No. of Recommendations: 2
Its for people who prefer to ELIMINATE the catastrophic probabilities of having less money with no further time to recover.

Yah. Valid concern.
We went to some "plate-licker" free dinners in 2001-2002 after the dot-com crash given by financial advisors looking for new clients. They related a number of sad stories of clients who retired in their 40's & 50's near the top, lost half of it, and then had to try to find another high-paying job. Don't retire on a shoe-string.

I don't know the sizes of the people you typically see. But if you have a $100K account and lose half, it doesn't matter. Neither 100K nor 50K is going to put you on easy street, or make a significant change in your life-style. (Or maybe it would -- perhaps I'm jaded.)

But if you have a $1,000,000 portfolio and lose half -- yeah that would hurt. But in the words of J.J. Astor, "A man who has a million dollars is as well off as if he were rich."
Does anybody have a $1,000,000 IUL? Did anybody with a $1M IUL account build it up from zero? Bet not.
I'd think that somebody who has a $1M account had built it up thru either massive income or built it up by smart investing. They aren't likely to put their entire liquid net worth in an IUL, so probably it they have a $1M IUL it's only half their NW, so they have $2M -- $1m in an IUL and $1M outside.

That's a $2m portfolio. If their portfolio gets cut in half, that's still $1M. Most people could survive on $1,000,000.

So, it seems to me that an IUL is functionally useless to somebody with a low net worth. The protection is useless because half of a low number is still just a low number.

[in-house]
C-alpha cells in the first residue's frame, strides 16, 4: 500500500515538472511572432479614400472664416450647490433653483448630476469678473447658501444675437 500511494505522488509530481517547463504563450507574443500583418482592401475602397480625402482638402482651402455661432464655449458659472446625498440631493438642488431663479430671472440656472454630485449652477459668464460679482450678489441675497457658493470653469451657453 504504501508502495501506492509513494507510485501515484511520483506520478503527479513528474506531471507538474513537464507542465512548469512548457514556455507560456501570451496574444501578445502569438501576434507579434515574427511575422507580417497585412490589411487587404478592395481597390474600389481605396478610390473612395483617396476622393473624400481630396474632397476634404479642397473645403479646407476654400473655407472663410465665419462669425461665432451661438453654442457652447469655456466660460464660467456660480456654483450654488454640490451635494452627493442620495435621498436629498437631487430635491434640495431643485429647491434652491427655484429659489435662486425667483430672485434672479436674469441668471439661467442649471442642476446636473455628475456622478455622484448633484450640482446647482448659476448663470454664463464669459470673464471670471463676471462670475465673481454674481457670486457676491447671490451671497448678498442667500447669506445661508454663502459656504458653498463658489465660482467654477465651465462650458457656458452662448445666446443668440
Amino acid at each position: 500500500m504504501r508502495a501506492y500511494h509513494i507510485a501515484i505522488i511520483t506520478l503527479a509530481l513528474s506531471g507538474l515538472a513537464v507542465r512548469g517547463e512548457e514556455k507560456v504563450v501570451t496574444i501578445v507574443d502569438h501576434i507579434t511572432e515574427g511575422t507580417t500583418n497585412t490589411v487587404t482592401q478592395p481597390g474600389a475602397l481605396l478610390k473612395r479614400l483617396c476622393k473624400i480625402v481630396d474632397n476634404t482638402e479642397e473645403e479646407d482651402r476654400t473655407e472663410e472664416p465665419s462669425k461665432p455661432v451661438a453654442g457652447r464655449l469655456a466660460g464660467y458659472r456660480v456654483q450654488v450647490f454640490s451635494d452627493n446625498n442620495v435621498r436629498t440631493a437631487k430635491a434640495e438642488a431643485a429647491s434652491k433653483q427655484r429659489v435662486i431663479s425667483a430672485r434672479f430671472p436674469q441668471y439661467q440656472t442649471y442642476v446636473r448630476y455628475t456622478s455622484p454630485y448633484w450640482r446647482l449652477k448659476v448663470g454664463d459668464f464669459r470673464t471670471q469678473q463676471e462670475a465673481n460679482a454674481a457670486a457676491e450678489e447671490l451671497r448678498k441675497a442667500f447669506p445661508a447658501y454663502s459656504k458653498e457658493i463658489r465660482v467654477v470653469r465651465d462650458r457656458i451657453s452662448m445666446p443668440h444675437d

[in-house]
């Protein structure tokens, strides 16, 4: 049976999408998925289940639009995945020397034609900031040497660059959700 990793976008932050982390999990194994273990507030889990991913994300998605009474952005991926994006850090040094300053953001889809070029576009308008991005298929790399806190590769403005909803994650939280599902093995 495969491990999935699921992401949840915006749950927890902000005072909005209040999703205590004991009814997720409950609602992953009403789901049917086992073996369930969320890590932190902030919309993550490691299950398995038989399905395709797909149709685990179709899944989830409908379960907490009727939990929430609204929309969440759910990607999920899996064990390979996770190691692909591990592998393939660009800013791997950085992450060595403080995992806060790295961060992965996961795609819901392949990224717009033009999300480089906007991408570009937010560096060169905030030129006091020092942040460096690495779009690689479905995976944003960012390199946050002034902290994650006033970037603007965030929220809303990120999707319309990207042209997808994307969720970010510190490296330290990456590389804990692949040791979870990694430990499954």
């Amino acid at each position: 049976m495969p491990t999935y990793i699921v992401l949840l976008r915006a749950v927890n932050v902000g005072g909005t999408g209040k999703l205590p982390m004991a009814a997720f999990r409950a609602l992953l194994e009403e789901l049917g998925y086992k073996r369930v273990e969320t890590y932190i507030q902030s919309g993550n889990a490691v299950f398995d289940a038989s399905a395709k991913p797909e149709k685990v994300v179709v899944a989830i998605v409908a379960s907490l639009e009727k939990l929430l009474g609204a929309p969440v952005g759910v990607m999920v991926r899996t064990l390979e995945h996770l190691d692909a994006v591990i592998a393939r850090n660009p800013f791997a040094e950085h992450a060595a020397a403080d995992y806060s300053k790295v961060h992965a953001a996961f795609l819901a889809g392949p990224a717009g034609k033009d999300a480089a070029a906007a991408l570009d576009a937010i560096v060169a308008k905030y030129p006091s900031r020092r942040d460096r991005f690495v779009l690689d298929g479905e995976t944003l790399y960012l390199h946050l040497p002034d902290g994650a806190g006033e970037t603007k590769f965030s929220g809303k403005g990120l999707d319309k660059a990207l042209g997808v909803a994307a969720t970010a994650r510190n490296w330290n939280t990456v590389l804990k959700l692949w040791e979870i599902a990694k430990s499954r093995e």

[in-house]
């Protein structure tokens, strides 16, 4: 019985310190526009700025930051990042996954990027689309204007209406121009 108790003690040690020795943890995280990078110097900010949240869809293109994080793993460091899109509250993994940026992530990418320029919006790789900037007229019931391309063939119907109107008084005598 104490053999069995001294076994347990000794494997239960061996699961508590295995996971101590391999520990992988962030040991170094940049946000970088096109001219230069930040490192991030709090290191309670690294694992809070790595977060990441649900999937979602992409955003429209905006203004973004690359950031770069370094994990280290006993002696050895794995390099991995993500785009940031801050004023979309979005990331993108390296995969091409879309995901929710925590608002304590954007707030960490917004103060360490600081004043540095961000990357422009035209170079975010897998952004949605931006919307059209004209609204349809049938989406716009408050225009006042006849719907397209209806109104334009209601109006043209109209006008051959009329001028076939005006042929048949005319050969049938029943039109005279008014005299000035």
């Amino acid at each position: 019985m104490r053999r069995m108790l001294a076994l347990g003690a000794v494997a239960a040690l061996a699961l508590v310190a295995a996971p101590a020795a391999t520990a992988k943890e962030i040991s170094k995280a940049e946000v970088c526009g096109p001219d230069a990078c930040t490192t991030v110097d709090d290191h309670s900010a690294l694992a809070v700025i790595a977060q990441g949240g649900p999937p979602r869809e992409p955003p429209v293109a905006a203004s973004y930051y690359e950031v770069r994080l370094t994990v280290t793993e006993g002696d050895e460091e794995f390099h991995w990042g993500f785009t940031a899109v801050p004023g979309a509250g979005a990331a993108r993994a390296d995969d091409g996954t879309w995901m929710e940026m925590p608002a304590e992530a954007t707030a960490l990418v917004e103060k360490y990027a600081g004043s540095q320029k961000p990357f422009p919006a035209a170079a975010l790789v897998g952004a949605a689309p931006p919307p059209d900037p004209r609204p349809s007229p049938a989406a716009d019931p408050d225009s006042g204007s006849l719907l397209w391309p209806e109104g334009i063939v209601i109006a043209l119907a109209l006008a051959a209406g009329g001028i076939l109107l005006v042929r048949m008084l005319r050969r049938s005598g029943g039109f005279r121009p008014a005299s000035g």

Likewise, an IUL is redundant to somebody with a high net worth. Half of a very large number is still a very larger number. And anyway, as someone's wife said after the dot-com crash, "You built us up from $20,000 to $1,000,000. Just do the same thing and build us up from $500,000. Anyway, it's still $480,000 more than we started with. And anyway, we could live comfortably on $500K, just not luxuriously."

I think the sweet spot for something like IULs is in the midrange, where you have maybe $500K +/- $100K and don't want to risk having to start all over again with only half of it. You could probably squeek by with retiring on $600K, but $300K would be dicey.

So...the prime prospect is probably somebody who is 5-10 years from retirement with a liquid non-IRA, non-401K net worth of around $500K, and who is scared that he'll lose half of it and won't have enough time to re-build it back up. And he has to be okay with the fact that it will generally NOT grow very much once it's in the IUL, and be okay with the restictions on how much and how fast he can pull money out of the IUL. (And no smoke about taking a loan from the IUL. A loan is just a fancy withdrawal.)

Looking at my equity curve chart, with a $10K initial value ....
dropping from $66K to $40K in 2 years (2000-2002) hurts bad.
It took about 4 years to get back.
But it did.
And in 7 years from the 2000 peak, 5 years form the bottom, it got to $76K.
Not such as big catastrophe, is it? 6 years to get back to the previous peak.

And then the drop from $76K to $40K in 1 1/2 years (2008-2009).
It took 3 years to recover back to $76K.
A little under 5 years to get back to the previous peak.
Not such as big catastrophe, is it?

Maybe to some people it is.

'course (new subject alert!), quite a few people _do_ think it is. I know that because I see the money outflow from stocks and flowing into bonds. Bonds which are going to get absolutely *crushed* when interest rates begin to go up.
People who invest with their fearful emotions are gonna get hammered because they can't stand the volatility of stocks. These people would be better served by moving their money into IULs. But I bet they aren't. Scratch that. I know they aren't. The money is flowing into bonds.
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